Angry Birds Trilogy

Angry Birds Trilogy is a video game co-developed by Rovio Entertainment, Exient Entertainment, Housemarque,[3] and Fun Labs and published by Activision.

Angry Birds Trilogy
Angry Birds Trilogy 3DS.jpg
European packaging artwork
Developer(s)Rovio Entertainment/Housemarque (PS3/360)
Exient Entertainment (3DS/Vita)
Fun Labs (Wii/Wii U)
Publisher(s)Activision
SeriesAngry Birds
Platform(s)Nintendo 3DS, PlayStation 3, Xbox 360, Wii, Wii U, PlayStation Vita
Release3DS, PS3, Xbox 360[1]
  • NA: September 25, 2012
  • EU: September 28, 2012
  • AU: November 14, 2012
Wii, Wii U[2]
  • NA: August 13, 2013
  • EU: August 16, 2013
PS Vita
  • NA: October 15, 2013
  • EU: October 16, 2013
Genre(s)Puzzle
Mode(s)Single-player

The game contains the first three games of the popular mobile game series (Angry Birds, Angry Birds Seasons and Angry Birds Rio) and was released for Xbox 360, PlayStation 3 and on Nintendo 3DS on September 25, 2012 in North America and September 28 in Europe. Both the PlayStation 3 and Xbox 360 versions of the game are able to be played with motion controls along with the traditional controllers.[4][5] The game was released on Wii and Wii U consoles on August 13, 2013 in North America and on August 16 in Europe.[2] The game was released for the PlayStation Vita in October 2013.

This compilation includes exclusive levels that cannot be found on the original games. The game also contains biographies of each bird, except for Hal (green bird), Bubbles (orange bird), and Stella (pink bird). To ensure that the compilation is considerably up to date with more recent versions of the originally released games, Rovio released downloadable content packs, such as the Anger Management Pack and the Fowl Temper Pack, on select platforms. Anger Management Pack available on December 18, 2012. Fowl Tempered Pack available on March 8, 2013.

GameplayEdit

In Angry Birds Trilogy the player controls a flock of multi-colored birds that are attempting to retrieve their eggs, which have been stolen by a group of hungry green pigs (on the Angry Birds Rio levels, the birds are trying to get back to their eggs). On each level, the pigs (in Rio, caged birds or marmosets) are sheltered by structures made of various materials such as wood, glass, and stone, and the objective of the game is to eliminate them on the level. Using a slingshot, players launch the birds with the intent of either hitting the pigs directly or damaging the structures, causing them to collapse and kill the pigs. In various stages of the game, additional objects such as explosive crates and rocks are found in the structures and may be used in conjunction with the birds to kill hard-to-reach pigs.

ControlsEdit

Most versions of Trilogy support motion controls (or require them, as in the Wii and Wii U versions), where players can use a pointer-based motion control system (such as the Move's Orb or the Kinect sensor's hand tracker) or a touch screen to operate and aim the slingshot. If motion controls are not preferred, the slingshot is instead controlled with an analog stick.

In all versions, except the Wii and Nintendo 3DS versions, it is possible to quickly reset a level by holding down a certain controller button for two seconds.

ReceptionEdit

Reception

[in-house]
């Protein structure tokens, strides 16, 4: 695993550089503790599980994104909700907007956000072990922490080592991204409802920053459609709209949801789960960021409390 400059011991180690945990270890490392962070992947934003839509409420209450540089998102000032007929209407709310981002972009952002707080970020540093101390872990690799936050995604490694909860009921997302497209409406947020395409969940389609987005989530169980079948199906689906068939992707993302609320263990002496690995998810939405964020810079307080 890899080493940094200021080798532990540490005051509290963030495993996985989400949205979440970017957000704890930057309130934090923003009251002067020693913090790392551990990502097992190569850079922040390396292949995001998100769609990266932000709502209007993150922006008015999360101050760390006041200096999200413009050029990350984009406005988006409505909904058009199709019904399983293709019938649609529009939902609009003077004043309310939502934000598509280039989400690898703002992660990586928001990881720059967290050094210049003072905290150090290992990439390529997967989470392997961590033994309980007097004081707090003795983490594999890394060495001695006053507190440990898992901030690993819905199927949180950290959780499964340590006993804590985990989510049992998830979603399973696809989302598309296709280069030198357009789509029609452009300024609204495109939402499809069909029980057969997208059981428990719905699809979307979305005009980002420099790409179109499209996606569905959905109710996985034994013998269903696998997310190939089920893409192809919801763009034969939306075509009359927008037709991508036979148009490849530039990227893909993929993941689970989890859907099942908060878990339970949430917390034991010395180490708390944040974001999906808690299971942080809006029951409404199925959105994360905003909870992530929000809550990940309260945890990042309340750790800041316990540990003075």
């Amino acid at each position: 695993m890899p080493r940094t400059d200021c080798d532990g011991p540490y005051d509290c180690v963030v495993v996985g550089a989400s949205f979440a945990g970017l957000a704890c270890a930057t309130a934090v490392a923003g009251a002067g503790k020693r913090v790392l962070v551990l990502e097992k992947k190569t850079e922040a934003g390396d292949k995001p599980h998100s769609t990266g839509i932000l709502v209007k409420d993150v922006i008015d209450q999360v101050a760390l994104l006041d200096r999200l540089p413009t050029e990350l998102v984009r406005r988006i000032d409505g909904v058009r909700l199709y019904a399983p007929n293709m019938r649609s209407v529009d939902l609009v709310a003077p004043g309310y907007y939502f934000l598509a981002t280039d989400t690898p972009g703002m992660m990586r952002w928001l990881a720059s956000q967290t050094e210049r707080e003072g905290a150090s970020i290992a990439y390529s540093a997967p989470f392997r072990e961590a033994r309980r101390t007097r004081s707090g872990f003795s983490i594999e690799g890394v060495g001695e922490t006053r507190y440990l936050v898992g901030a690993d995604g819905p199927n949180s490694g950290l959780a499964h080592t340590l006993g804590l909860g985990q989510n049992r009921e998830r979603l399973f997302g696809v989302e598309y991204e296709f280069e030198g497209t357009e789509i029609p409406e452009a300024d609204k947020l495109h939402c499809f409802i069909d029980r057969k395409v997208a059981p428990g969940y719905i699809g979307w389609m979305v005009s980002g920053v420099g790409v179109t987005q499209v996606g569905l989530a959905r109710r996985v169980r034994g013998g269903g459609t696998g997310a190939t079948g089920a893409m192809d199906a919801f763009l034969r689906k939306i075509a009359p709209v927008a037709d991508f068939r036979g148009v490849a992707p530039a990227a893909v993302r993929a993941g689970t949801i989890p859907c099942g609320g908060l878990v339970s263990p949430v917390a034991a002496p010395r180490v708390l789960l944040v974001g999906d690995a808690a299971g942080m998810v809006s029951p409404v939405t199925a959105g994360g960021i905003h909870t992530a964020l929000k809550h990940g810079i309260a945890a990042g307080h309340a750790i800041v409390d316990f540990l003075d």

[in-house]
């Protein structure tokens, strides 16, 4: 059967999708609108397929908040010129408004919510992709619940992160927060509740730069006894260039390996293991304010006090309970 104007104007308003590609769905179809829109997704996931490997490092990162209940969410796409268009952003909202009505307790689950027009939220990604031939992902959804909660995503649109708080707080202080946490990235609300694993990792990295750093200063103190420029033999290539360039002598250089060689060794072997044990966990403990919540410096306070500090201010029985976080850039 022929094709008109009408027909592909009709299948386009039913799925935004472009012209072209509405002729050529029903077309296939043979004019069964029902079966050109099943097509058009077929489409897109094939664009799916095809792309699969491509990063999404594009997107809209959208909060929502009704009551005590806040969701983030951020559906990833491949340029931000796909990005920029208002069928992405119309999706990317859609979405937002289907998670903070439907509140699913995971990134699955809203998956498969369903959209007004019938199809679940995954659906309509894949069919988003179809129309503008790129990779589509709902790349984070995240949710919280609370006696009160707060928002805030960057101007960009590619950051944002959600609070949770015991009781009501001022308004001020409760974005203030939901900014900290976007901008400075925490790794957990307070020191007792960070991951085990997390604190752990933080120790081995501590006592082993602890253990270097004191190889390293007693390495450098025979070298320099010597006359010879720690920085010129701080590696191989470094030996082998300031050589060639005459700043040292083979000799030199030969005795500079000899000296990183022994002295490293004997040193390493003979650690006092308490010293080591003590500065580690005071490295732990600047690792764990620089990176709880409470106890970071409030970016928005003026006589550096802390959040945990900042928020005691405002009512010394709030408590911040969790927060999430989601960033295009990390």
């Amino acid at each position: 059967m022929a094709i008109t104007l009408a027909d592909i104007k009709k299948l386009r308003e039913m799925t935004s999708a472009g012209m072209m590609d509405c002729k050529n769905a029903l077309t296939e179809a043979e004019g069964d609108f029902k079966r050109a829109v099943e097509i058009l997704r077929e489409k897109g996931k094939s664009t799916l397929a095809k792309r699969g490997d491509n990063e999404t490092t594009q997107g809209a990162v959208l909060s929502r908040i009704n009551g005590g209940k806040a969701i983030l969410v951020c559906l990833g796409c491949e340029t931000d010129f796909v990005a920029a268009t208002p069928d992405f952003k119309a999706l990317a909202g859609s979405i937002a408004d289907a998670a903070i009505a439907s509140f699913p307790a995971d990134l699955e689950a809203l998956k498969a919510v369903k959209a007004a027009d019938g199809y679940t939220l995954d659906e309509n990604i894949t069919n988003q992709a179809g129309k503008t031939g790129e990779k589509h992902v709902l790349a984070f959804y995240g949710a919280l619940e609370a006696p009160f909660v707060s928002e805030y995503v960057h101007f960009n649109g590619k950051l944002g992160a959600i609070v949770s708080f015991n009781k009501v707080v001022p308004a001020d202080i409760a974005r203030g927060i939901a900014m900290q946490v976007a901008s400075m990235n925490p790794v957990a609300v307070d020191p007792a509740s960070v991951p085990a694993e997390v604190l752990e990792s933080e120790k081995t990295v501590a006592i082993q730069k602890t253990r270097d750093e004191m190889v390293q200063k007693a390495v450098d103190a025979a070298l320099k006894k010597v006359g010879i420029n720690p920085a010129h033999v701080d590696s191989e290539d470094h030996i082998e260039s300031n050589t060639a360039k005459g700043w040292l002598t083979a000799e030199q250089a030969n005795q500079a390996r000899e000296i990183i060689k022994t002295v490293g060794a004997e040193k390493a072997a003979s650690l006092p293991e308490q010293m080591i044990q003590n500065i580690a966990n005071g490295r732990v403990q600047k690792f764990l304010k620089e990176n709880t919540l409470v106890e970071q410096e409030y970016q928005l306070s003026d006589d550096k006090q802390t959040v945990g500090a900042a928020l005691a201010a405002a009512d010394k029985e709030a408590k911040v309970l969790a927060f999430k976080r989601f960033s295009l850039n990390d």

Aggregate score
AggregatorScore
MetacriticX360: 63/100[6]
PS3: 66/100[7]
3DS: 62/100[8]
Review scores
PublicationScore
EurogamerX360/PS3: 6/10[11]
IGN7/10[9]
Nintendo LifeWii U: 8/10[10]

IGN's Lucas M. Thomas noted the enhanced visuals and its extras, but was unfavorable on the motion controls, as opposed to the standard controls, and the price tag. "If you've already spent your $2.97 before [...] just go back to your iPhone. If unhealthily addicted to all things Angry Birds though, feel free to pick up this package.". The latter remark was also made by Ron DelVillano of NintendoLife. Robert Workman of GameZone panned the 3DS version, comparably to the home console versions and the original mobile one, regarding the design as underwhelming and effets as "minimal".[12] Dan Whitehead of Eurogamer decried the Kinect feature on the Xbox 360 version, calling it worse than the gameplay on the mobile versions, and slightly worse than the PlayStation Move.

ReferencesEdit

  1. ^ Castle, Matthew (2012). "Previews - Nintendo 3DS - Angry Birds Trilogy". Official Nintendo Magazine. No. 48. Nintendo. p. 30. ISSN 1836-4276.
  2. ^ a b McFerran, Damien (2013-02-15). "Angry Birds Trilogy Flapping To Wii And Wii U This Year". Nintendo Life. Archived from the original on 2013-05-26. Retrieved 2013-02-15.
  3. ^ "Housemarque and Rovio team up for Angry Birds Trilogy". Housemarque.com. Archived from the original on 2014-05-25. Retrieved 2014-04-25.
  4. ^ Miller, Greg. "Angry Bird Trilogy Coming to PS3, 360 and 3DS". IGN. Archived from the original on 5 December 2014. Retrieved 12 July 2012.
  5. ^ "Angry Birds Trilogy coming to 360, PS3 & 3DS". Facebook. 2012-09-04. Retrieved 2014-04-25.
  6. ^ "Angry Birds Trilogy for Xbox 360 Reviews". Metacritic. CBS Interactive. Archived from the original on 2018-10-19. Retrieved 2018-08-07.
  7. ^ "Angry Birds Trilogy for PlayStation 3 Reviews". Metacritic. CBS Interactive. Archived from the original on 2018-09-05. Retrieved 2018-08-07.
  8. ^ "Angry Birds Trilogy for 3DS Reviews". Metacritic. CBS Interactive. Archived from the original on 2018-09-04. Retrieved 2018-08-07.
  9. ^ Thomas, Lucas (2012-10-06). "Angry Birds Trilogy review". IGN. Retrieved 2019-06-23.
  10. ^ DelVillano, Ron (2013-09-09). "Angry Birds Trilogy Review (Wii U)". NintendoLife. Retrieved 2019-06-23.
  11. ^ Whitehead, Dan (2013-10-10). "Angry Birds Trilogy review". Eurogamer. Retrieved 2019-06-23.
  12. ^ Workman, Robert (2012-09-25). "Review: Angry Birds Trilogy on the 3DS is still overshadowed by its mobile brethren". GameZone. Retrieved 2019-06-23.

External linksEdit